The World War I veteran, his eyesight clouded due to being gassed in 1918 in the Verdon sector, took a pen decades later, and while looking upon his treasure trove of historical documents, carefully began to print letters to form his words, as if he knew cursive would one day go out of style and future generations may be unable to decipher what he had to say:
“I have several cartons that were stored in my father’s barn for 50 years or more — all are of war veterans … I could see these envelopes and old papers and records might be of value to someone. So I got new cartons and I was over two years sorting them out and putting in A to Z order … I sorted them in 1954,55-56 … They contain thousands of envelopes and old papers of veterans of 1812, 1814, Mexican wars, Civil War, Spanish war — books with the records of every man in the service.”
“Be of value to someone” would prove to be a vast understatement when those cartons, devotedly saved in a barn and later an attic, found their way to the Jefferson County Historical Society last month.
“There are no words,” said Historical Society Executive Director Toni Engleman. “It’s just amazing.”
The meat of the donation is about 20 boxes of letters from Civil War veterans who sought pensions or increases to their pensions relating to their service in putting down the rebellion. Engleman estimates there’s about 3,000 of those letters.
The collection also includes war relics such as gas masks, uniforms and things yet discovered. The donation is so vast that Engleman and society volunteers haven’t had time to go through everything.
The staff has been focusing on the reopening of the society after a 3 1/2 -year hiatus. That reopening happened Aug. 5 when about 100 guests arrived at the Paddock Mansion, 228 Washington St., to take in its renovations and fresh exhibits.
Among the new displays, only one of the donated Civil War-related envelopes is displayed. The rest of the donation is shelved in the boxes they arrived in. Some of the envelopes have up to a dozen papers inside. It’s all so tempting for Engleman and others at the society to suspend usual operations and to spend hours going through it all.
“We’ve been trying to concentrate on the opening,” Engleman said. “Every time we walk by it’s like, ‘Don’t look that way!’ We’re leaving it alone for now because we have to come up with a game plan.”
A ‘ZEALOUS’ ADVOCATE
The roots of the 3,000 letters in the collection go back to Watertown “prominent citizen” James A. Dolan. When he died in July 1903 at the age of 65, his obituary in the Watertown Daily Times had this subhead: “One of the Best Known Civil War Veterans in Northern New York — A Strong, Manly Nature.”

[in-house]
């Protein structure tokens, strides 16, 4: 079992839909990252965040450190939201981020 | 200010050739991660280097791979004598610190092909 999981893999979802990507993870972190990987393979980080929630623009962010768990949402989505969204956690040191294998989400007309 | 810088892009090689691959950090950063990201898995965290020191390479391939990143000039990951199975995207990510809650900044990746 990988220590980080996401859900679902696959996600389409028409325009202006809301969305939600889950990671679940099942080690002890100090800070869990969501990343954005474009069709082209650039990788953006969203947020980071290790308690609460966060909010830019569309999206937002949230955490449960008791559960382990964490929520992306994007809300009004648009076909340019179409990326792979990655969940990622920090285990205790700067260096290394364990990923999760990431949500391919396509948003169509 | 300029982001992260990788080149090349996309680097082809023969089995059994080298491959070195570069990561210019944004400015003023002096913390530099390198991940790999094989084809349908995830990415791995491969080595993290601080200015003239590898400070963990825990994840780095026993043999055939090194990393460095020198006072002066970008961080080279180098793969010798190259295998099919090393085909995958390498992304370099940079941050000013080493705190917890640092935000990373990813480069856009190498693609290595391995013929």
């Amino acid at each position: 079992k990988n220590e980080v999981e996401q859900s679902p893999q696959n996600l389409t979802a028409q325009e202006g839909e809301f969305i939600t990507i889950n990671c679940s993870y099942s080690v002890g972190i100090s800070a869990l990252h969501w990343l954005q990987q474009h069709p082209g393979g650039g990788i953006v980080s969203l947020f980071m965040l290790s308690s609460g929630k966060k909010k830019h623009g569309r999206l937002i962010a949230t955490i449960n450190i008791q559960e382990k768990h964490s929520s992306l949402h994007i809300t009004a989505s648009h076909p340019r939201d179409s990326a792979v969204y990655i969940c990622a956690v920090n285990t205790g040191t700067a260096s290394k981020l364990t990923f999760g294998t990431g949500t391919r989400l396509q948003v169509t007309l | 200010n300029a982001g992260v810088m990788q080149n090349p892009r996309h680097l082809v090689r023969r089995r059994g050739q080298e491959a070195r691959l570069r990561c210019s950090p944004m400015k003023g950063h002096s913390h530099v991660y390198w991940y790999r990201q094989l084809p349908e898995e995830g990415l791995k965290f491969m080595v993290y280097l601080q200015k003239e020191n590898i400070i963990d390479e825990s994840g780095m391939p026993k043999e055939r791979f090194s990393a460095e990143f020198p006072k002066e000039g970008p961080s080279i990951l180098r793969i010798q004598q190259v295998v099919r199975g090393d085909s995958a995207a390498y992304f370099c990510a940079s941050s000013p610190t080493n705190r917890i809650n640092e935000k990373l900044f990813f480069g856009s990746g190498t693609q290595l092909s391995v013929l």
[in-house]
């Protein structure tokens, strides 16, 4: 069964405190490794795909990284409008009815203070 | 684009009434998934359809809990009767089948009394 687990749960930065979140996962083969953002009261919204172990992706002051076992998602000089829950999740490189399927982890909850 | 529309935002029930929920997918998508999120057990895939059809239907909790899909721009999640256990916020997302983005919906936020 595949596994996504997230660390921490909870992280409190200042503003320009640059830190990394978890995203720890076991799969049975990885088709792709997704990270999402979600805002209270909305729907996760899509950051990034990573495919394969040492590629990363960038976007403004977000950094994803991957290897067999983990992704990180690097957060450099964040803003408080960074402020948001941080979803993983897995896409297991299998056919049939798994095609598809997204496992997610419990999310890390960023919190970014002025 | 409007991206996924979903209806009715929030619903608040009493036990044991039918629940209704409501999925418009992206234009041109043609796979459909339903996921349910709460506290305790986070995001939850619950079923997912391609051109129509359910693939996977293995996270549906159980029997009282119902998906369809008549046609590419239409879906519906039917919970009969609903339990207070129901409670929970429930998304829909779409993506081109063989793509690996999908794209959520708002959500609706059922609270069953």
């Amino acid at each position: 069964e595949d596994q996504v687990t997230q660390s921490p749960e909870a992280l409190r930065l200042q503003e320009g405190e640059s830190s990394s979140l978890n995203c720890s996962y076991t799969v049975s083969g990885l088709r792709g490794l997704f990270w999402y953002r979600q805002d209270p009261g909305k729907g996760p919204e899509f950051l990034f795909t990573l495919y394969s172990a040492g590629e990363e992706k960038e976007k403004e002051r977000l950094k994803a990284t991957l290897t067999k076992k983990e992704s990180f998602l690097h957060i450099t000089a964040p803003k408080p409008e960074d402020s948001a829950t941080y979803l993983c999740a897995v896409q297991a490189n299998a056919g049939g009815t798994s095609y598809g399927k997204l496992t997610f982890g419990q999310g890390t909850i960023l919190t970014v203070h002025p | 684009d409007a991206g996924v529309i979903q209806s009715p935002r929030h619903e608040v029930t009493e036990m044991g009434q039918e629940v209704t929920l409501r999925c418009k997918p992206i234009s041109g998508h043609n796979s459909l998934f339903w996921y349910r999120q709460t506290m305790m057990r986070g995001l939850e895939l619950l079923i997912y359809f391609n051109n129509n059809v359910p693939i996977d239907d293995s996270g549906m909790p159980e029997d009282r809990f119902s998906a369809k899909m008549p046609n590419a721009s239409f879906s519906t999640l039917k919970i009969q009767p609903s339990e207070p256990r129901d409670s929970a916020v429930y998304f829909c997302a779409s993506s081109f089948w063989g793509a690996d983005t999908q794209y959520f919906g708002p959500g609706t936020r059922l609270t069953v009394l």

When the Civil War began in 1861, he went to Adams and enlisted in Co. G of the 35th New York Volunteer Infantry, in which he was made sergeant and later, quartermaster sergeant. He would then reenlist in Co. H, 13th New York Heavy Artillery. Later, he worked as an aide on the staff of Gen. Winfield S. Hancock. Dolan served until the close of the war in 1865.
He had a menagerie of careers. At 10, he learned stone masonry in Sackets Harbor. After being mustered out of the service, he was associated with Asa Lyons, a prominent Adams contractor who built lighthouses from New York to Florida.
Dolan later graduated from a business school in Poughkeepsie. He then began studies in New York City to become a physician. But an incident from his youth got in the way. At age 8, he was kicked in the head by a horse. “A farmhand sewed up the wound with a needle and thread, but did not extract the fragments of bone,” his obituary reads. The wound would bother Dolan all his life and would affect his eyesight, which caused him to drop medical studies.
Dolan then came to Watertown to work in the pension office of Edgar North. Dolan continued the business after North retired. When Dolan’s wife, Mary Rasay Dolan died in 1935, he was described as a Civil War veteran and “pension attorney in the Paddock Arcade.”
“Many veterans and their families throughout Northern New York owe it to his work that the country they served has recognized their service and their needs,” his obituary reads. “He was zealous and warmly sympathetic in his work, throwing his whole soul into it, as he did into everything that he found worthy of his effort.”
The results of much of that effort is now at the Paddock Mansion, home of the historical society. Dolan was apparently an intermediary — linking Civil War veterans and the commissioner of pensions at the Department of Interior in Washington, D.C.
“He gathered evidence for the cases is what I’m assuming,” Engleman said.
The envelopes not only contain letters from the Civil War veterans, but also affidavits from acquaintances of those veterans, highlighting everything from applicants’ character to medical conditions.
Engleman was asked to pull one of the letters out randomly and share it. Inside, there were five sheets of paper.
“On this 28th day of May, 1910, I did make a careful examination of the above applicant, Jacob H. Wilson,” Watertown physician O.O. Stowell began.
The applicant was Jacob H. Wilson of Brier Hill. He was shot in the head during the Civil War and had sought at least two increases to his pension. His envelope even contains a document from the Department of Interior, noting his “invalid pension” (No. 300661) was pending, but Wilson must “report himself for examination” to a doctor in Potsdam “upon any Wednesday within three months from the date hereof” — Jan. 12, 1883.